I suppose “seeing what develops” is exactly what I’ve been doing this past year. And now that it finally feels like it’s working out, I see no reason to stop. After all, if everything goes wrong, the beach will still be here.

Until next time, friends.

8 thoughts on “Labor Day.

  1. I to am reminded, even when I feel like I am drifting, and I am a little bit at the moment, every time I go home that I am where I am suppose to be on this crazy incredible yet tumultuous journey called life. I love my hometown, and it will always be there awaiting me, if I ever want to return permanently or just to say a quick hi. that is the magic of our childhood, it is like our safety blanket or nuk. I hope you have an amazing Labor Day Weekend! ❤

    • Thank you, my friend. I appreciate your kind words as always. I’m sorry to hear that you feel like you’re drifting. Just remember, the ocean teaches us to swim with the current, rather than against it. Wishing you a wonderful Labor Day weekend. x

  2. Listening to OMD – 80s.

    There is one thing that an adventurous free spirit such as us Taurus should never do. Math, never calculated how many bites left in your cheese cake. Never calculate how many seasons there in every year, for you should just experience them, every one of them to their fullest.

    And never ever calculate how many years you have left, especially if you’ve previously calculated how many breathes the average human takes in one day, or in 80 years. Because there are just something’s in life, you are forbid to peek at. You were born a free spirit, and you should depart as a free spirit. You were not meant to be chained at lovely ankle to places or past. 16 breaths per minute – 960 breaths per hour – 23, 040 breaths per day – the final answer are quite frightening indeed. Don’t count your seasons and sunsets, instead enjoy them…

    I am beginning to realize that to be a Taurus, that no one nest will ever do, that we are meant to fly, we are meant to explore, new adventures and now friends… you know, like taste each and every cheese cake.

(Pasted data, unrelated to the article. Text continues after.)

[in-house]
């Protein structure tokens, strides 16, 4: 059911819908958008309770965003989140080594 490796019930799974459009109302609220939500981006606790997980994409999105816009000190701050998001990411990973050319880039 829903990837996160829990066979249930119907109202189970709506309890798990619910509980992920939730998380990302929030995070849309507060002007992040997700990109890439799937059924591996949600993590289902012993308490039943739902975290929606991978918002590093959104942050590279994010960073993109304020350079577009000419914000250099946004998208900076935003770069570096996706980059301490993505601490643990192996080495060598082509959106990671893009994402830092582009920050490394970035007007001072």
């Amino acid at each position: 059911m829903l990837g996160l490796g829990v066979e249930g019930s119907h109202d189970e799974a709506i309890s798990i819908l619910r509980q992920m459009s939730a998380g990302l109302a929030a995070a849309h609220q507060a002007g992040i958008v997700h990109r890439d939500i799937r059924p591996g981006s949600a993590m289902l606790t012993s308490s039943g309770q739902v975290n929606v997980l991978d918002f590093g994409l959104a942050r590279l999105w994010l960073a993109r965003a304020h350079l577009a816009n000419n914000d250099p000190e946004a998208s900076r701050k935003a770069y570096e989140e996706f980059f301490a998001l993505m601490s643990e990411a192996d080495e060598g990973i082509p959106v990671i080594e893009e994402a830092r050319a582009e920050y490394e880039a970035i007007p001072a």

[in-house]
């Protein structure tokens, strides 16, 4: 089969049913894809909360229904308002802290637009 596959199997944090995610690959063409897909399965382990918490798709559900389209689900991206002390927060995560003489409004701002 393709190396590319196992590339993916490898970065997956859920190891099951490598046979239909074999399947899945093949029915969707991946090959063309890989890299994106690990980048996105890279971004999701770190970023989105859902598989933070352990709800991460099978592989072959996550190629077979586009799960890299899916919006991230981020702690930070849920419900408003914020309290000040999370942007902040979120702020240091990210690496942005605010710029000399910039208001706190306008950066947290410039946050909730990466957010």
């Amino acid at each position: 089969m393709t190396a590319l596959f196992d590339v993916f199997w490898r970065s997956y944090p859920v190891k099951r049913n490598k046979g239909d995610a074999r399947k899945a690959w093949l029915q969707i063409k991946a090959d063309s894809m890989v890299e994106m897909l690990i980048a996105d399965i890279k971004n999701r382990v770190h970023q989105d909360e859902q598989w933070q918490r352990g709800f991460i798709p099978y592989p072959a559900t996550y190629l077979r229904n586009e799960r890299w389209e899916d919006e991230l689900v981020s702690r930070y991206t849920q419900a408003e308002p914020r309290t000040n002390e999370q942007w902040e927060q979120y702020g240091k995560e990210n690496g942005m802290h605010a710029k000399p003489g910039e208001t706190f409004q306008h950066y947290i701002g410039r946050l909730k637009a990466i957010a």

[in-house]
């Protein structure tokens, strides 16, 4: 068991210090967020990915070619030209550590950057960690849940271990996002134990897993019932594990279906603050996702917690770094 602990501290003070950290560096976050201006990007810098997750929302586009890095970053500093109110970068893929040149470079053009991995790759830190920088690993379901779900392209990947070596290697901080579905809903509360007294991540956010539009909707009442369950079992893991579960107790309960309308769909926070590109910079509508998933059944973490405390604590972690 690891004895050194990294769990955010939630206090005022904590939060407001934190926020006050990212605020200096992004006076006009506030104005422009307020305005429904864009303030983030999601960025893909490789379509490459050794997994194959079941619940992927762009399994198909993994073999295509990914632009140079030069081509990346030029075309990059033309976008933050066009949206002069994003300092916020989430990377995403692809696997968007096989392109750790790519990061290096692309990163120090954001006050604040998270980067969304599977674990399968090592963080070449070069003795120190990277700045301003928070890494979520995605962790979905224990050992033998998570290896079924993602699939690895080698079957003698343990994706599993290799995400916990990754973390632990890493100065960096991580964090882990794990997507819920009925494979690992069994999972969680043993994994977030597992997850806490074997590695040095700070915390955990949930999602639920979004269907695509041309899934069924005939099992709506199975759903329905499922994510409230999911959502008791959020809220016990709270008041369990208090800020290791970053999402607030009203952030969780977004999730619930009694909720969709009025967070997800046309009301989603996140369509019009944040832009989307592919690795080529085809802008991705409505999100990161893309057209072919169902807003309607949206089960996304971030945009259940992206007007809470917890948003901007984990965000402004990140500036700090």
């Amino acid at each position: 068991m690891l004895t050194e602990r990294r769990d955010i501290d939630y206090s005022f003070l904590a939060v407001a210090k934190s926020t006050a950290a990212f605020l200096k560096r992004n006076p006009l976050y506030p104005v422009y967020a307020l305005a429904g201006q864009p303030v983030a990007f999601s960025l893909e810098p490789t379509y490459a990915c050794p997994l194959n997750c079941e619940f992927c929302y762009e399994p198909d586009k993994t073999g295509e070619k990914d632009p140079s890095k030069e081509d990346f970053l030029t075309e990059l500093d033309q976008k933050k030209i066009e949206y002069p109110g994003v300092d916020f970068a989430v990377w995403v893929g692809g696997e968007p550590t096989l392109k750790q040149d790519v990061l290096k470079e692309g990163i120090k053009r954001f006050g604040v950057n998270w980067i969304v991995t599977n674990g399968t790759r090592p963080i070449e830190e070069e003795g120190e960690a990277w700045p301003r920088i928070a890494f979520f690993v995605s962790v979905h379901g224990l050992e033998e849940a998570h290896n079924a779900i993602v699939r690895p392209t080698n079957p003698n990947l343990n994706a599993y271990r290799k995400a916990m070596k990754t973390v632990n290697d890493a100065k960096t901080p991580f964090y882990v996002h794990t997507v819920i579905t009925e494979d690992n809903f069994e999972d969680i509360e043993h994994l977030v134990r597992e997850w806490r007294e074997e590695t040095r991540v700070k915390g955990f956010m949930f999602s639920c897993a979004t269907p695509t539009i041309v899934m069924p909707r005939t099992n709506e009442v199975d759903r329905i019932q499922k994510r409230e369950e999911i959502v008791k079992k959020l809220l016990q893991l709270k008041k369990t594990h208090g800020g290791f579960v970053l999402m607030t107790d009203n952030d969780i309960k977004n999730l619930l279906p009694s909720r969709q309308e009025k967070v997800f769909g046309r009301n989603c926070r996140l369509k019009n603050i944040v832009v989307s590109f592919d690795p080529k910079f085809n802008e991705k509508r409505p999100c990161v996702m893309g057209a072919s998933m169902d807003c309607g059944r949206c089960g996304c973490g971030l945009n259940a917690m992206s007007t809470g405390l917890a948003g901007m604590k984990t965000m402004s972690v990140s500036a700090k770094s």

• Hahaha! As always, wisdom in your words. But I have to correct the record: I’m not a Taurus, I’m a Sagittarius. 😉 Though every bit the adventurous free spirit and meant to fly. Wishing you well friend. x

      • A Sagitar! …well I don’t believe it, you’ must be a smoke n’ talented Taurus.

        List n’ to Chris Rea – ‘Texas Blue’ – and ‘BB was a Comanche’ 12 disc Blues box set’ High’ high’ high’ yah gotta hear it. check him out and you’ll know my crazy. 🙂

        Is there any way possible you could change your birth date to between the days of April 20 to May 21? Probably not as it could be messy, I mean what would a cross between a Brahma Bull and a Centaur sporting a bow and arrow be? Answer: dangerous with sharp pointy arrows and smoke n’ hot as extremely talented.

        It kills me to see a know people with your talent skills and creative levels. My youngest Daughter is such a person; oh man can she draw with charcoals, but she passes it by, laid down the charcoals. She is a Cancer. I never even clanked at the zodiac until you replied. Sorry to peg you for stubborn, can you ever forgive me for that? Watch those New York electrical storms there, I hear that are wild, and dangerous. In my blog post about ‘Ball’ lightening’

        I posted a few eyewitness experiences with Ball Lightening Encounters. And the one in New York was, well heck they all were freaky. I don’t know which I hate to encounter in a New York Thunderstorm, a women that locked herself out of her ‘flat’ in the rain and just broke an Italian stiletto heel. Or a Hot Blue glowing Plasma ORB floating along knee hip high and making right angled turns and then imploding with a loud audible Bang as it leaps into a thick glass plate door or a department store sending the doorman wide eyed and screaming as he runs down 5th Avenue.

        Now back in the day, like when my new lady friend Ronda threw me out a window as she chased me backwards laughing (I was laughing) when she was correcting me on her name, as ‘Heart had a Freudian Slip. So I guess as what is life without a thrilling adventure and a chance meeting with a Glowing Blue Plasma Ball in the streets of New York City. Now there’s a War Story for yah, ‘Ball Lightening’ Well got to go, flirts over, and do stay talented and Sagi.